Together we can make a difference
It is heartbreaking to know a large percent of the homeless population in Nashville truly want to get out of their current situation and get back to a typical life, but are unable to do so unassisted. We need to break the stereotype that all homeless people are lazy, addicts, or otherwise unfit for care, compassion, and understanding.
Awareness is paramount to the work Open Table Nashville is doing. The homeless population in Nashville are part of our community. When we put away prejudice, open our hearts and minds, we are acknowledging they are seen. We know they are facing challenges; let them know you want to help. It is easy to hand out a bottle of water, a granola bar, or look someone in the eye and say, "How can I help today?" Something as simple as handing out heating packs like Tiffany did, or sitting and having a conversation can make a difference in someone's day and potentially create the trust so the next step can be taken.
OTN welcomes and accepts help from the community in a variety of ways: Advocacy Writing letters. Education. Research. Asking questions. We need more affordable housing that covers a greater demographic. We need assistance to be available that is fair and appropriate. Volunteering A variety tasks are available to fit your schedule. Any and all help is appreciated. On-going financial support Visit 'Give' on the Open Table website for specifics. Any and all monetary donations make a difference. In-Kind Donations The need for new or gently-used household goods, personal hygiene, food and more are accepted on a schedule based on the season and current need. For complete details on the work that Open Table Nashville does and to keep up-to-date, be sure to bookmark their website and check back often.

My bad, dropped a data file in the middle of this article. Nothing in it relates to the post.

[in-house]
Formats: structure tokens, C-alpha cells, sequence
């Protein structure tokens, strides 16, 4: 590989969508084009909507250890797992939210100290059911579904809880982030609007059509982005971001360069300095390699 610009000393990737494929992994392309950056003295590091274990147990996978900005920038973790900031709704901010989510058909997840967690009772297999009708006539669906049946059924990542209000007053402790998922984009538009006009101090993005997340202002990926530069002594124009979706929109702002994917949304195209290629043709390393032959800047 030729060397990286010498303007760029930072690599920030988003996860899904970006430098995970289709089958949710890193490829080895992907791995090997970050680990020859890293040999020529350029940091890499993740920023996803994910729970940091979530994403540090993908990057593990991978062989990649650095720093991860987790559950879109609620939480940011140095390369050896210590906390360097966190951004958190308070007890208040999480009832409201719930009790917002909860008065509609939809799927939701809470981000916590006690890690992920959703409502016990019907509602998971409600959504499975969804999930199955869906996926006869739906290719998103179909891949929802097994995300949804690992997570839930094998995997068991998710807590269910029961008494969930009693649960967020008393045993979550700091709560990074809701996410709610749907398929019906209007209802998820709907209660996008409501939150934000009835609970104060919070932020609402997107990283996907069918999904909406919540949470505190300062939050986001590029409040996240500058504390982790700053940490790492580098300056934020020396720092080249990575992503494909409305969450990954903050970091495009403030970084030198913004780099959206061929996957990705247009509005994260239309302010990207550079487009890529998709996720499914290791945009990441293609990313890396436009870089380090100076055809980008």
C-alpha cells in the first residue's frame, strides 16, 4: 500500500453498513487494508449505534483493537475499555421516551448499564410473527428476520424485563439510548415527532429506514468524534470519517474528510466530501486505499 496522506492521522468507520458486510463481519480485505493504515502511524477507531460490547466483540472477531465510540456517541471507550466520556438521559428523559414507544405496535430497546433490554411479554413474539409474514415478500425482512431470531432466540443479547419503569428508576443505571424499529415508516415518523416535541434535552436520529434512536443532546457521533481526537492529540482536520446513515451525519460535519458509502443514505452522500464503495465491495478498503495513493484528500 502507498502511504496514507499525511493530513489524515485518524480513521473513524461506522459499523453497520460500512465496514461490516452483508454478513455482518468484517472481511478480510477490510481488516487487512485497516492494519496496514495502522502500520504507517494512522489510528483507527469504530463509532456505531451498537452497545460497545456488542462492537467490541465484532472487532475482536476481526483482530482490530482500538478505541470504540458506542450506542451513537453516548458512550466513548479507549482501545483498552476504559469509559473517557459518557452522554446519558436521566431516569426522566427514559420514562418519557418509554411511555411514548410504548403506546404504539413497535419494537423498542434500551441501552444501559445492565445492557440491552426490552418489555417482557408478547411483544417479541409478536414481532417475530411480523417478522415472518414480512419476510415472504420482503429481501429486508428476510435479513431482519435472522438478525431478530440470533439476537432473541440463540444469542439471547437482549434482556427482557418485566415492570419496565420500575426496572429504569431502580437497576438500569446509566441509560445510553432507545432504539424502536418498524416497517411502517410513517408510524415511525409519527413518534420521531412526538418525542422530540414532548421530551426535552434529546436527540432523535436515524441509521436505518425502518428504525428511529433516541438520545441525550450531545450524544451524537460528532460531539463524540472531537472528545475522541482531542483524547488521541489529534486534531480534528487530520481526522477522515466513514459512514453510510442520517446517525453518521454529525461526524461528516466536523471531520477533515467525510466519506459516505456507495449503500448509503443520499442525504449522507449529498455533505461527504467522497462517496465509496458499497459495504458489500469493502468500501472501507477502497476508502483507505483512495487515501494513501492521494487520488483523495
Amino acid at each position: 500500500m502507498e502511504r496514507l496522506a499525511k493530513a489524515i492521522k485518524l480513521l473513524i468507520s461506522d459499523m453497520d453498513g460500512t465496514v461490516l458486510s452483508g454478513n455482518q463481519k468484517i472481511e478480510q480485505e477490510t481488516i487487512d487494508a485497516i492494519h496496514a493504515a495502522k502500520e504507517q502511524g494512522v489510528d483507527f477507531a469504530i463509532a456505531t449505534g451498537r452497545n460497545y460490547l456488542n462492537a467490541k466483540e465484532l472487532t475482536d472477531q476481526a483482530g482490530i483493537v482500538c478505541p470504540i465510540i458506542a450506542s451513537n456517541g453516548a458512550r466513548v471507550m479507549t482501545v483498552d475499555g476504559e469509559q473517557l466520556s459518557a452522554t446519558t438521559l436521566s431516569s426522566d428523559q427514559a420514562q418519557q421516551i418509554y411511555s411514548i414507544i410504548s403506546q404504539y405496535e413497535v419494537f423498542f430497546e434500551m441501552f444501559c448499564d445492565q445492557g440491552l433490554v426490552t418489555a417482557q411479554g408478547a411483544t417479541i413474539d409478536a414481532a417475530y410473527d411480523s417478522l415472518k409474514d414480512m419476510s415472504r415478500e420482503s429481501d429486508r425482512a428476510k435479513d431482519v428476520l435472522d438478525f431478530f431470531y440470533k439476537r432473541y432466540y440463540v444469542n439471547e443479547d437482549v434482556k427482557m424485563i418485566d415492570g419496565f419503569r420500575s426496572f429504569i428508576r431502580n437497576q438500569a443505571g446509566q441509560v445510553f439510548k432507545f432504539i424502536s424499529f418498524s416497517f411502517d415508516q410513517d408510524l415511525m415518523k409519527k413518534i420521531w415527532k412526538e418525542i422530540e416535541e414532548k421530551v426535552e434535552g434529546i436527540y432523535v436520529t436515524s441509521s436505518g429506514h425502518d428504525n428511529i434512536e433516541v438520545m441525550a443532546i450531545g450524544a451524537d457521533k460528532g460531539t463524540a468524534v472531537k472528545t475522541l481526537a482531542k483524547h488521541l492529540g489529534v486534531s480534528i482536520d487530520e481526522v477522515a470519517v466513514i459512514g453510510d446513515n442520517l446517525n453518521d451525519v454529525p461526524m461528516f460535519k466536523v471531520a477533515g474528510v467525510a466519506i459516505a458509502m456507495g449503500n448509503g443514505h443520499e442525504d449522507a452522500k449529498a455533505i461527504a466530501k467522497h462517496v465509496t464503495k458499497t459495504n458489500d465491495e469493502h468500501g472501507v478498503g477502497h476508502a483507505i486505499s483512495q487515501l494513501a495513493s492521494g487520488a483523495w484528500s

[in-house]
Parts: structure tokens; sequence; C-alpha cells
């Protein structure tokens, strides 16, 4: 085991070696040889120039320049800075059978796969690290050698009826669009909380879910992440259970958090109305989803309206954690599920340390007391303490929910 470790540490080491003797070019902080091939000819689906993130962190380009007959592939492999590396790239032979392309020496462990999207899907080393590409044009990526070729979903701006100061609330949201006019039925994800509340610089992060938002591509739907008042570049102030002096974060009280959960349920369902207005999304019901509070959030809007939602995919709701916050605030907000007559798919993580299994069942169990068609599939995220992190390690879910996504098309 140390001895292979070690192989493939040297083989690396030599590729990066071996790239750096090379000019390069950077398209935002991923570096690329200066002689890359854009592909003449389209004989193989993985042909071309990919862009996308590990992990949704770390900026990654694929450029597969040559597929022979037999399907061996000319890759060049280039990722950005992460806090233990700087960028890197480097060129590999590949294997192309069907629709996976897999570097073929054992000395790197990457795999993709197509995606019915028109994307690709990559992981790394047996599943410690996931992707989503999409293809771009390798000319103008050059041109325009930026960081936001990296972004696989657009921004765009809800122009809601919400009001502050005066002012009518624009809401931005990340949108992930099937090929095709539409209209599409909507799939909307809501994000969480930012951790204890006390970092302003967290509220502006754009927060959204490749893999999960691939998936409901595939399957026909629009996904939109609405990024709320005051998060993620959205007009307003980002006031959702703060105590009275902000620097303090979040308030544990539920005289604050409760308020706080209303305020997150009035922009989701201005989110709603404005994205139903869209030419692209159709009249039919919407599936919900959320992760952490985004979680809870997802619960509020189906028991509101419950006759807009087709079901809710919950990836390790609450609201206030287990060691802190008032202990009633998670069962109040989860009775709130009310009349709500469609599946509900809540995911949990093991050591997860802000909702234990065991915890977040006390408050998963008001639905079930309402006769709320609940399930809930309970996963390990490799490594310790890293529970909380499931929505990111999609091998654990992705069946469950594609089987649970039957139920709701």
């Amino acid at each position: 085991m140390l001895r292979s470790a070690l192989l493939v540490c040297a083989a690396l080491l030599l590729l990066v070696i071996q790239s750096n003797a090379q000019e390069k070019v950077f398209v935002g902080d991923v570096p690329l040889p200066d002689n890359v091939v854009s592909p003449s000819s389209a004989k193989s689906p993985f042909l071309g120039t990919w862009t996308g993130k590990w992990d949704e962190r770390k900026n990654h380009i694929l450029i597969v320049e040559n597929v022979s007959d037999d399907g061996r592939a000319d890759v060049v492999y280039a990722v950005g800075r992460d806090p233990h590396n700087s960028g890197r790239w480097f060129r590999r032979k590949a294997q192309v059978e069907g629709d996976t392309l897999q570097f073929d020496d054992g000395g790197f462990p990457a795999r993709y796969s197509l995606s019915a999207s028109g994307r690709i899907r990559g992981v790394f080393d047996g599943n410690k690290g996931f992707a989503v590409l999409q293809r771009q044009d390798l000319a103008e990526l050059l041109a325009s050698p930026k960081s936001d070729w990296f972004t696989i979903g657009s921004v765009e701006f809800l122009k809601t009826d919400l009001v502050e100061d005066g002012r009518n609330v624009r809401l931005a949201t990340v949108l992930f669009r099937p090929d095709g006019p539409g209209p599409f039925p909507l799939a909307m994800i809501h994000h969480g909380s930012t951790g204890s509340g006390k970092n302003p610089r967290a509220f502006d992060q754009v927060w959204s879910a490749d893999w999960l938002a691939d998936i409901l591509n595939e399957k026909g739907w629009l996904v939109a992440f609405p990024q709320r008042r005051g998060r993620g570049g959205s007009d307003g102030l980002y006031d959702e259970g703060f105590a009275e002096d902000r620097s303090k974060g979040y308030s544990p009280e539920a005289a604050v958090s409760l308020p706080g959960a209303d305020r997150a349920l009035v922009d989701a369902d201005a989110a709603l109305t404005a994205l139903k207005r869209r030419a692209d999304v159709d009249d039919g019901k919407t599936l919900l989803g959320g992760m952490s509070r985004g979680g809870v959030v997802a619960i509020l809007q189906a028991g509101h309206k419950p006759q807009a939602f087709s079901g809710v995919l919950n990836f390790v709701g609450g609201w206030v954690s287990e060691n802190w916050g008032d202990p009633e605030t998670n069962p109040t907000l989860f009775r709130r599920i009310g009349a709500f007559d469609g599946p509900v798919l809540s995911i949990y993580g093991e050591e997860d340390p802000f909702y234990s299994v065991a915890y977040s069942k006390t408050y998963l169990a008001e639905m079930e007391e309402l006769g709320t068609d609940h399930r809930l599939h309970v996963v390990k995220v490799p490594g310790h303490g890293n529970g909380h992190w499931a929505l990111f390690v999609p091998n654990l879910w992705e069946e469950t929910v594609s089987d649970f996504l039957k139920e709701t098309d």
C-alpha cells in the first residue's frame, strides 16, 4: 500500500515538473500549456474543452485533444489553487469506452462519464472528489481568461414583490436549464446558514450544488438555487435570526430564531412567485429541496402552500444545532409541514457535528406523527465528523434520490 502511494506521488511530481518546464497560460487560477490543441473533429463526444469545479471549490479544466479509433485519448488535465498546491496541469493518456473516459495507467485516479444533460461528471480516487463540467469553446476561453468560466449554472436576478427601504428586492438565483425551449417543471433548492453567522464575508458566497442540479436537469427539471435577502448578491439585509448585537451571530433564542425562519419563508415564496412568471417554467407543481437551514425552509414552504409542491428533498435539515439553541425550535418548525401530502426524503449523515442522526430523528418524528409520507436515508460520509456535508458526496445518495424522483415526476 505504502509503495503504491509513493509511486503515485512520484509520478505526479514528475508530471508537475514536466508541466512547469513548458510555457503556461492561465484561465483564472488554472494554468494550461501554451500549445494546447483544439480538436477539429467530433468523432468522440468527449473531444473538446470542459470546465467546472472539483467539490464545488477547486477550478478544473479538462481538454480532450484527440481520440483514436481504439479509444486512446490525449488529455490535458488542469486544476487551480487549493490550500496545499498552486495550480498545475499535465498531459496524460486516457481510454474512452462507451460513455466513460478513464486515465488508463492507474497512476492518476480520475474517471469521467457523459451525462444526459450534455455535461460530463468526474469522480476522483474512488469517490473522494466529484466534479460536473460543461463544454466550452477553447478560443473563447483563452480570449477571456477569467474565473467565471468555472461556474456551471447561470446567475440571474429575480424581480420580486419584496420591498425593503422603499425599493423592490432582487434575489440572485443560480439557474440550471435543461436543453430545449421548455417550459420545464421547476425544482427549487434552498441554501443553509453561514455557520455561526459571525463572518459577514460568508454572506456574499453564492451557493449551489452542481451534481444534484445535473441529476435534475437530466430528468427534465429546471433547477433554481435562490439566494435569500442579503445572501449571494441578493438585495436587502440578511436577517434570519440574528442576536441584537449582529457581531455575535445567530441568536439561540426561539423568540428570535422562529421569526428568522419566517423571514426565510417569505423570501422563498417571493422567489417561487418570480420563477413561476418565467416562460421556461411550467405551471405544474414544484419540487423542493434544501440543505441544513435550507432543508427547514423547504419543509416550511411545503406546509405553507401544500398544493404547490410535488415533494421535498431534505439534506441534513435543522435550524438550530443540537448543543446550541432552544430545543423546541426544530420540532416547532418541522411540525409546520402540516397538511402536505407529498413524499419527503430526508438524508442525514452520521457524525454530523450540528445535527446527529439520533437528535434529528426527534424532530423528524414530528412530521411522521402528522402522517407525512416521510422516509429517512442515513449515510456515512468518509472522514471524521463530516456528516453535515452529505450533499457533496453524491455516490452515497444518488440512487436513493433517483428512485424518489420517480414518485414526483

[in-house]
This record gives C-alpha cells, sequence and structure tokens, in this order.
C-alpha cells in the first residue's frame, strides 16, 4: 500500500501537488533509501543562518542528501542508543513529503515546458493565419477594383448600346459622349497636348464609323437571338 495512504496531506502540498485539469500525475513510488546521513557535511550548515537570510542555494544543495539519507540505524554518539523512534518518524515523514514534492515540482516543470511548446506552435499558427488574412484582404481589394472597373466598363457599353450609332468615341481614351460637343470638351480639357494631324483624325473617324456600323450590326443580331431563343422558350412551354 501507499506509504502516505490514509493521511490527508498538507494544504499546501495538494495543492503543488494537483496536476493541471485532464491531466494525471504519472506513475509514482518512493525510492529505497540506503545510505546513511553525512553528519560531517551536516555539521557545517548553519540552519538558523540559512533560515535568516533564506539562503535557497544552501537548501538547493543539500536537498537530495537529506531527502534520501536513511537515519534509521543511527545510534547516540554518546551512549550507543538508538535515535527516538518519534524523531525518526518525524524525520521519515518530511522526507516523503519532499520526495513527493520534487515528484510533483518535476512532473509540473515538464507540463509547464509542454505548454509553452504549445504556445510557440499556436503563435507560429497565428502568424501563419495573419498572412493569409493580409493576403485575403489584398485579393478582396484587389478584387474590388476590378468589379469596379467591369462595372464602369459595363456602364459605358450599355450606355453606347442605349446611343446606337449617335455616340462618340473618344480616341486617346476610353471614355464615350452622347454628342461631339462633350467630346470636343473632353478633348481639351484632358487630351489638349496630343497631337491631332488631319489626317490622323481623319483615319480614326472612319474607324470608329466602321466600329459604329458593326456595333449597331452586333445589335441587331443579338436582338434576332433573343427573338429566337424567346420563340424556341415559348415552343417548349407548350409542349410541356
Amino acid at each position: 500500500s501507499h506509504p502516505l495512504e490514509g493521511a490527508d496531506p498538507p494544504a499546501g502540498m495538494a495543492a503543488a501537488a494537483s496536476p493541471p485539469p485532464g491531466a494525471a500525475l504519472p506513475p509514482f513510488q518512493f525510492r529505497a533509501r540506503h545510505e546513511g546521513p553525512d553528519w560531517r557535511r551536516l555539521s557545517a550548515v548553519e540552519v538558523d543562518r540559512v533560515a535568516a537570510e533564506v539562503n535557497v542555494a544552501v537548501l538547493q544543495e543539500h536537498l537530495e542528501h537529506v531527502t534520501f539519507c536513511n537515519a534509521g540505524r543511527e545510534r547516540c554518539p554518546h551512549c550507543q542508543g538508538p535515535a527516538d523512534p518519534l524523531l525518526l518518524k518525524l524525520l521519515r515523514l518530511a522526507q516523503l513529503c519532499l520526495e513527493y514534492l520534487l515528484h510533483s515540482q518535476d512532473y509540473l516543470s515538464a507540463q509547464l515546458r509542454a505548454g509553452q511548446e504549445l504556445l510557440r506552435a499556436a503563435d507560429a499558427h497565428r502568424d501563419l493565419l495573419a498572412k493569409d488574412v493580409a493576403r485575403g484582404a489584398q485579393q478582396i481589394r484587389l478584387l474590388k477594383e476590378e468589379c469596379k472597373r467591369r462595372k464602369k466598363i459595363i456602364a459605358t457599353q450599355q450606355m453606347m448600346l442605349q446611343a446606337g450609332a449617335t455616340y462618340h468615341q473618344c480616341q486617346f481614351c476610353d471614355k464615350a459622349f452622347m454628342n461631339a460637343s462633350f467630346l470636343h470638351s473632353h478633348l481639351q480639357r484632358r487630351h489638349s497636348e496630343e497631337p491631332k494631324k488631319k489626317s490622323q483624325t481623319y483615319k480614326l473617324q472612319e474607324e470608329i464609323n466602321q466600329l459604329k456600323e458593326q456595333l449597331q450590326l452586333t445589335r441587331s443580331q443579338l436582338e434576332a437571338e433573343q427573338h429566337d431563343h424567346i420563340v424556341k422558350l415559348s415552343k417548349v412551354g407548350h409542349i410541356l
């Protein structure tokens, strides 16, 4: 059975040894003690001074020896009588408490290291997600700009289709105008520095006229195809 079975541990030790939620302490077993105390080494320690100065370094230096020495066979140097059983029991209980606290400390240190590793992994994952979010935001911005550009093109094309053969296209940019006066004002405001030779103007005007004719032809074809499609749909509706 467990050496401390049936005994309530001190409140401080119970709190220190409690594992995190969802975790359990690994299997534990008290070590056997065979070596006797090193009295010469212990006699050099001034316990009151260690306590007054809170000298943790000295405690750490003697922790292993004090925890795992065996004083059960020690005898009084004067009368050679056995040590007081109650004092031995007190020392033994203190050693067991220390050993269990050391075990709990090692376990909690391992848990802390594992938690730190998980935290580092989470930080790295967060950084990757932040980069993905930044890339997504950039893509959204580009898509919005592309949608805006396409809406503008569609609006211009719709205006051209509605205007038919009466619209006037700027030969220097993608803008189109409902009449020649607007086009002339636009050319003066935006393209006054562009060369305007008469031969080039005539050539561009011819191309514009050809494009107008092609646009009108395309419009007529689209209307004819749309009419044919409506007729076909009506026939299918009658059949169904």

The bottom line
Nothing is black and white. At the end of the day, the main take-away is the deep need we have right here, in our backyard. No one deserves to be turned away based solely on circumstance. Open Table Nashville formed in 2008 to help the largest homeless community in the city. Housed on the banks of Cumberland, it was destroyed in the May 2010 flood. Since then, advocacy for the homeless increased exponentially and continues. (Read their entire background story, some of which is depicted in the documentary Tent City, USA. As of this writing, the documentary is only available through the OWN network or DVD which can be found on Amazon.)
I would like to extend a very special thank you to Liz Shadbolt for answering my many emails and our meeting to talk in-person. We are proud to have discovered Open Table Nashville, our very first non-profit feature. If at least one person is helped, it is a step in the right direction.
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Written by Heather Clift